So here is a simple java example using log4j.

We get a logger instance and we can then call logger.info() to log a message.

Besides this, log4j can be heavily configured.

Here is a very very basic log4j2.xml config file.

And in here we say that we have a logger that logs anything starting with the log level info to a target we called “console”.

And console is actually referring to the target standard_system_out.

So when we run the program we see log messages in the terminal.

But you could also here define that the logs are supposed to be written or “appended” to a file, or even sent away to a remote logging service.

Also here we can specify the log message format.

We have in brackets %t, which says we want the thread name here.

And %m is the actual message.

And at the end we have %n, which is the line termination, so a newline.

There are many patterns available.

Like we could add date and time information, or the name and line of the java file where the logging happened.

And this leads us to another log4j feature.


Most of the lookups are fairly innocent.

For example the env lookup allows us to add environment variables in the log message.

So for example if we wanted to print the current home directory, we can just write ${env:HOME}.

And log4j will then replace this.

And so there are various lookups, for example the java version or, if you run in a docker container you can log the container name.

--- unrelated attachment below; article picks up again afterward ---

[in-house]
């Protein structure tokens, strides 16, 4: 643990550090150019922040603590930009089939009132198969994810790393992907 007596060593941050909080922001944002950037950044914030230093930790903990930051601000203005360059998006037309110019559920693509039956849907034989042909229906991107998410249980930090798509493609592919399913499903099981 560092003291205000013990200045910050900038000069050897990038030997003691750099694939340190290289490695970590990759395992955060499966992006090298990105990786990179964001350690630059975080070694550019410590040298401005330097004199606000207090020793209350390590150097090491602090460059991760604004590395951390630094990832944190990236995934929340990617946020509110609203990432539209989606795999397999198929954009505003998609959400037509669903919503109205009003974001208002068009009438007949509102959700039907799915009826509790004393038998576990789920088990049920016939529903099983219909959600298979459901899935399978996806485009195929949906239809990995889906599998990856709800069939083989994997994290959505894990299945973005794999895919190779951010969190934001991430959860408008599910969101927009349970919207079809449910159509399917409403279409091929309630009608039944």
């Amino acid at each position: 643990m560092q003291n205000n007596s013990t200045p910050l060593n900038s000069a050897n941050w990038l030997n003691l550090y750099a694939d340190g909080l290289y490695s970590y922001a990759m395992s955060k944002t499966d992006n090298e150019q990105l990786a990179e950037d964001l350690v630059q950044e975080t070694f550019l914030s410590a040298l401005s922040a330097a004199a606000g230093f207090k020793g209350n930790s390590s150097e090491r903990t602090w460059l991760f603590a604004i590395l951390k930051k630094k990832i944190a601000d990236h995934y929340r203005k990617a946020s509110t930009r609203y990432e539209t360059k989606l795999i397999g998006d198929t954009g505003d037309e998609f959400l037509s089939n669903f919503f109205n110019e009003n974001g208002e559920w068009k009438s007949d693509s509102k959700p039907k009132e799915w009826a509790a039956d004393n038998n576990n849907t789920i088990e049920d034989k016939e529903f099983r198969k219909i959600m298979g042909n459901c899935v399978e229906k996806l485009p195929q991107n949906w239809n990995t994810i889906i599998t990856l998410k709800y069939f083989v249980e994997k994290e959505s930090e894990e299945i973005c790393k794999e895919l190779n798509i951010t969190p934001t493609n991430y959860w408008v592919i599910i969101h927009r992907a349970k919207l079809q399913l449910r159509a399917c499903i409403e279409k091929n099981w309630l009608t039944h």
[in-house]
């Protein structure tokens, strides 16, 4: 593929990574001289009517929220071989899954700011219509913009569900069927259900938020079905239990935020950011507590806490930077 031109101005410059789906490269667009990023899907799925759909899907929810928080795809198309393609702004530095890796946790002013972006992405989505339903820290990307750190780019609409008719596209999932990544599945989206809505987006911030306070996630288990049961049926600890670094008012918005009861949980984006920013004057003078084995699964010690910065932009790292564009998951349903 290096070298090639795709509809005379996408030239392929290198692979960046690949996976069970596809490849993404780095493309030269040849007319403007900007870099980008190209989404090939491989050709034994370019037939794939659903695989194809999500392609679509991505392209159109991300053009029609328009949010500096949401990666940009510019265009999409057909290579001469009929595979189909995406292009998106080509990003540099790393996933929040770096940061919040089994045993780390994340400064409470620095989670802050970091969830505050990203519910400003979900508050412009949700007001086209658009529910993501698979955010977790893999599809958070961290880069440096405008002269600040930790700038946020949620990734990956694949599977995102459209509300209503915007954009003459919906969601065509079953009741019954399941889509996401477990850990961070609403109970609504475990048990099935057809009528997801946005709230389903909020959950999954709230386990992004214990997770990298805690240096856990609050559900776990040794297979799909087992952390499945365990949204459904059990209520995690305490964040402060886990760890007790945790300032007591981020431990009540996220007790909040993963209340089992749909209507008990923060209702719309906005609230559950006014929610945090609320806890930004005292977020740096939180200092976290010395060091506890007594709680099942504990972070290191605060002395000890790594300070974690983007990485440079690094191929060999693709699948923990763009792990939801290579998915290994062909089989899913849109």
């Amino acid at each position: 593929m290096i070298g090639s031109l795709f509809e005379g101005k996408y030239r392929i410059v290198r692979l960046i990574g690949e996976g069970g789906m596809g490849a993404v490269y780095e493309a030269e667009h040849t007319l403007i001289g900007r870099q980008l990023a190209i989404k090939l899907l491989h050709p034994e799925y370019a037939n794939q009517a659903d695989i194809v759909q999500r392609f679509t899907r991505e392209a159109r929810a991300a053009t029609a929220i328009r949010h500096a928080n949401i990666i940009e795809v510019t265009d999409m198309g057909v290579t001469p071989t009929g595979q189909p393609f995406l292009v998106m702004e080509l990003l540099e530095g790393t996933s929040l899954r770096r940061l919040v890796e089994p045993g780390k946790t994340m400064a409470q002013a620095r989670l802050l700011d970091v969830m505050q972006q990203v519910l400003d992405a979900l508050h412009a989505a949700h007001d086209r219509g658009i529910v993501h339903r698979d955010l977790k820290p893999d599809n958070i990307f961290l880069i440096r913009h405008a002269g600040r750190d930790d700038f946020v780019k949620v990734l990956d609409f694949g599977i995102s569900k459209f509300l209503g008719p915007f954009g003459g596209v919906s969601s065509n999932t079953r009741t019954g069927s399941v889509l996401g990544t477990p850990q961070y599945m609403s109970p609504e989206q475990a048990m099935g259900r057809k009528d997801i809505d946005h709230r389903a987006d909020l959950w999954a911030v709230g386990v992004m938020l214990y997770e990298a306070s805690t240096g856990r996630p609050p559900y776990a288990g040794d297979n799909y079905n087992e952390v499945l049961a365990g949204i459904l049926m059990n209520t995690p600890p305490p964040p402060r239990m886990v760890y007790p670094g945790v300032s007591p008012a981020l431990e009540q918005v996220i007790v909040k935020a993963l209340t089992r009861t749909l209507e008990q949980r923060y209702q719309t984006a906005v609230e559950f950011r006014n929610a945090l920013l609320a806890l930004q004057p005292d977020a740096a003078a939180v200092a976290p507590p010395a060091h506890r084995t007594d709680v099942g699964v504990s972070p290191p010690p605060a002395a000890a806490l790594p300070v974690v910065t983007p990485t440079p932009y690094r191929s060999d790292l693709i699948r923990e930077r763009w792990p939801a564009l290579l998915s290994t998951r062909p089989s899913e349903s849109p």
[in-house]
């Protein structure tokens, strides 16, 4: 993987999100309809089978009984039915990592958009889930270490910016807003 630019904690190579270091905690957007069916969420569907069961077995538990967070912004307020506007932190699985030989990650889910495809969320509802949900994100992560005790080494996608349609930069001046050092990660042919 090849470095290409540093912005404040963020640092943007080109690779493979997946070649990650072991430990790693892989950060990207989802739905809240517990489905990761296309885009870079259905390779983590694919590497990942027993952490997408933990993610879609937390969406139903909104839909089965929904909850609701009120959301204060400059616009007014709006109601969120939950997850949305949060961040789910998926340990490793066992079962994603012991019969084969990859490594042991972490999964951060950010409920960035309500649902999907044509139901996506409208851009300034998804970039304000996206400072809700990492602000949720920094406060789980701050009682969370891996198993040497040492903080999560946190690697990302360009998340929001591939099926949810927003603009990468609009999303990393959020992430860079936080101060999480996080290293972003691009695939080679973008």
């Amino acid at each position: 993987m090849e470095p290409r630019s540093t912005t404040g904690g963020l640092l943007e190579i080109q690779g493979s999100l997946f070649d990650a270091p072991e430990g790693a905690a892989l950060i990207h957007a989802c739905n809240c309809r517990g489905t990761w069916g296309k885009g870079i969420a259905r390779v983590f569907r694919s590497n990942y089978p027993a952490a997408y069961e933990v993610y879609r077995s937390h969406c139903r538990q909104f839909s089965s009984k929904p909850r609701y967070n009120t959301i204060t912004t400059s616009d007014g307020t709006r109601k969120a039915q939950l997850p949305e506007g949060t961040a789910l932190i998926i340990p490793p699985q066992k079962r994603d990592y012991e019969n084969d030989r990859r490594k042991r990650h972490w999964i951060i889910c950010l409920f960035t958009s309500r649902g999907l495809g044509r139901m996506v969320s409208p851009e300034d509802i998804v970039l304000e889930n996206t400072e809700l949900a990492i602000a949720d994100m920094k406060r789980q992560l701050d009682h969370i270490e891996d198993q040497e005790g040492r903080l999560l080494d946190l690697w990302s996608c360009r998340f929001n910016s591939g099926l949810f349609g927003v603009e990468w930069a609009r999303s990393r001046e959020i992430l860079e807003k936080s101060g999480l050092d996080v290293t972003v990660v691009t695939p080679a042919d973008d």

you can see that this is useful information you maybe want to include in your log message.

Chapter 2: JNDI And now you probably wonder what the jndi lookup is for, because that is the one used in the exploit.

Well, the purpose of JNDI is basically to do the same.

It’s there to lookup some information to be included in the log message.

But JNDI is just a lot more complex and powerful than just environment variables, because it is used to fetch information from a remote server.

Let’s do an example how this could be used.

Let’s say you have multiple apps that connect to the same database.

And somehow you have to configure the database address in all of them.

You could hardcode it, but that’s not great when you do local development and then want to run it in production.

Really messy.

Alternatively you could have a config XML file with the address in it, or how it is very common in web hosting, you set it with environment variables.